You want to be ahead of the trends, not implementing something that people were doing eight years ago.
Thirdly, write good content for the sake of accomplishing a clear “why”, and not for the sake of writing it.
It’s so crucial to repeatedly ask, after every sentence, “Why would anyone care about this?” Put yourself in the shoes of a total stranger who is not as concerned with your profit and your ideas as you are. You are just noise to them. So you have to be amazing at empathy, figuring out what they care about and speak only to it.
Fourthly, once you’ve written the content, edit it like a psychopath. William Faulkner said that you need to “kill your darlings”—the bits of writing that you think are so poetic or witty, or the anecdotes or accomplishments you want to share. You have to be willing to cut them mercilessly, asking “Why is this necessary? What is my point? Why does anyone need to know this?” Imagine that your writing is someone else’s. If, at the end of your editing, their hypothetical feelings are a bit bruised, you’ve done a good job. (It takes a while for writers to readily welcome edits to their work. Until then, it’s pretty painful, universally. So, if editing your own writing isn’t painful, you’re probably not being ruthless enough.)
When I’m editing client work, every word is put on the stand and cross-examined:
- So what?
- But, specifically, what do you mean? What are tangible examples?
- Why are you using three words to say one? Why are you saying “utilize” instead of “use”?
- Why are we repeating the same word so often when Thesaurus.com is a thing? Let’s use it.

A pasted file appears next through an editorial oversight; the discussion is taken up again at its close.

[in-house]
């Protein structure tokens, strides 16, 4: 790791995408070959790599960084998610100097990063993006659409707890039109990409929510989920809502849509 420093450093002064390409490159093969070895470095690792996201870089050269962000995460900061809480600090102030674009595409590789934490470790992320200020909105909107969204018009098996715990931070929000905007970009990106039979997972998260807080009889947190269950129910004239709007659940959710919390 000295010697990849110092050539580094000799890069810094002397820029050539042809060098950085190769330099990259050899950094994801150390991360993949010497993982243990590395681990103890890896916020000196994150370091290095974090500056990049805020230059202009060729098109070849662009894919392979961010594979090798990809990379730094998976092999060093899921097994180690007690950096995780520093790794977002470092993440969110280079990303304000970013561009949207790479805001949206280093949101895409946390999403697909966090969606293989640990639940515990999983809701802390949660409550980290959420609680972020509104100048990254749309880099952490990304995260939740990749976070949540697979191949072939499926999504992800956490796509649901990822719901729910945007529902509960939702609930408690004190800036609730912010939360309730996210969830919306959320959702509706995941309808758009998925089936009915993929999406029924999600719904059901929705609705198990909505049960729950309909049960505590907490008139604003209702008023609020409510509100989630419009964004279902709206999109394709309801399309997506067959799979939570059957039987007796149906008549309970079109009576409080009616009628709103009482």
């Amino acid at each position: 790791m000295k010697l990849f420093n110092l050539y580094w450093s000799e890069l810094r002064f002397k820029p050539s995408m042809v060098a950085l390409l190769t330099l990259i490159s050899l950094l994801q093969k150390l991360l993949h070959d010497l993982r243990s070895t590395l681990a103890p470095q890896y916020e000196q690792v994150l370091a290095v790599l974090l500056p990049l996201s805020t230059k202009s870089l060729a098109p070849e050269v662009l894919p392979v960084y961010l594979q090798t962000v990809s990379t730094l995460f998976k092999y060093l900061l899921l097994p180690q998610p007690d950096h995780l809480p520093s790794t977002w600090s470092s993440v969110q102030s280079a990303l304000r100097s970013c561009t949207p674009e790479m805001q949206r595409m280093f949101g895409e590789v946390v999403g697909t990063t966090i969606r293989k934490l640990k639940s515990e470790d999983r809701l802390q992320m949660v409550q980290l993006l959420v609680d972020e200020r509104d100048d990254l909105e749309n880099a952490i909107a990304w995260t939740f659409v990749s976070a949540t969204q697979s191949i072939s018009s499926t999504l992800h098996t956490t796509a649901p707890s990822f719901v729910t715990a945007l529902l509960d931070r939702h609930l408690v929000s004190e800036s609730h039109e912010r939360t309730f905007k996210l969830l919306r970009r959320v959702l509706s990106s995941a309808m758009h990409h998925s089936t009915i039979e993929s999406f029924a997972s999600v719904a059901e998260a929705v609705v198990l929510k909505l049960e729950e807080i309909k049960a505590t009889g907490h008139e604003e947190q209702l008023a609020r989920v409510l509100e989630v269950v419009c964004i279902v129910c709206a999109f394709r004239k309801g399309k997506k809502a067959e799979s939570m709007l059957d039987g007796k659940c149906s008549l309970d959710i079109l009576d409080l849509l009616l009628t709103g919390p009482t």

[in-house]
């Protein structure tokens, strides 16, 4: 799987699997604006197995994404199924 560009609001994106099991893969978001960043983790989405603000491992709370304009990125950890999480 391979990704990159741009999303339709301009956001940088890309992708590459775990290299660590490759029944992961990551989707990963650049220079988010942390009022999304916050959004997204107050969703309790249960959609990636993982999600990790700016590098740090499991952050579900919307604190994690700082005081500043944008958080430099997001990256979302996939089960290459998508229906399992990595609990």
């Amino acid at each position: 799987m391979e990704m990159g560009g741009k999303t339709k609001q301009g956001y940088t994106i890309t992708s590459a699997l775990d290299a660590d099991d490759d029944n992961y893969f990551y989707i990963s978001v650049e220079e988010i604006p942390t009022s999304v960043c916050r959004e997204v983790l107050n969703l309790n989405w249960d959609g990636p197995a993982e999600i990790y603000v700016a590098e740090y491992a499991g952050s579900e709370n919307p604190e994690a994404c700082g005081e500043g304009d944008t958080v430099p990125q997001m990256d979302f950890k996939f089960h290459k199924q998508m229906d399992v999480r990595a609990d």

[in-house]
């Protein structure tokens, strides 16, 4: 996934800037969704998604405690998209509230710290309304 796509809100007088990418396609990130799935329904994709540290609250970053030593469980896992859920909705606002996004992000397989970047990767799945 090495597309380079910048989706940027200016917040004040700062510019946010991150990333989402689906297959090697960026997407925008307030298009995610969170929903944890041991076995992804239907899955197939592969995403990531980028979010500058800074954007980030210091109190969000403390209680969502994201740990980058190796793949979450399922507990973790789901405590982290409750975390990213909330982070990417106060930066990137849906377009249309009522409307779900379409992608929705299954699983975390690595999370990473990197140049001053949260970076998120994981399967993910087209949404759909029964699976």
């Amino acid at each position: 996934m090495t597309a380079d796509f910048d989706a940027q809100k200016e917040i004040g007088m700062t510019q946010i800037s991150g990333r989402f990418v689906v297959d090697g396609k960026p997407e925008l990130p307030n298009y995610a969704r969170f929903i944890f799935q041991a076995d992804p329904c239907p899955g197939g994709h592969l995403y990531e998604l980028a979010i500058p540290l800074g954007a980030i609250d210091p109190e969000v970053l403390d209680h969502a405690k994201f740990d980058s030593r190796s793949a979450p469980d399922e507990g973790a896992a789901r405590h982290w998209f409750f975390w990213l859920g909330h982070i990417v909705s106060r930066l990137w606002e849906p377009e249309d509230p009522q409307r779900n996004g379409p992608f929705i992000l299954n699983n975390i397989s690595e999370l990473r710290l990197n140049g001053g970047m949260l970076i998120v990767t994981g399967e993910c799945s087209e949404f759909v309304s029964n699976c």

- So what?
- But, really, SO WHAT?
“So what” is so useful. Whatever the response is, that’s usually what the writing should have said in the first place.
(Don’t worry, I find nicer ways to ask these questions when dealing with clients.)
Lastly, you’re allowed to be a human person in your corporate blog. Your corporation is allowed to sound like a human person. Didn’t Mitt Romney clear that up for us? Corporations are people too?
A blog is not a white paper, it’s not your home page, it’s not a press release. You can make it formal if you want, but remember that it started as a personal journal space and it’s been popularized by oversharing mommy bloggers. It’s okay to be a little more “company barbeque” on your blog: you don’t want to get sloshed, you don’t want to do an Elaine Benes dance all over the page, but you don’t show up wearing a suit, either.
A blog is a fantastic place to talk about mistakes that have been made and what the company’s learned and how they’ll correct them. It’s a great place to talk about internal accomplishments. Do you have favourite tools that your company uses that you can pass along in a blog post? Be generous.
Sharing valuable content less often just might be better than garbage content several times a week.
If you need help creating content, or editing it, Risk Creative can help.
By Natasha Clark, Creative Director of Risk Creative. Republication is welcome only with attribution and a direct link to http://www.riskcreative.com. Thank you in advance for good behaviour. 🙂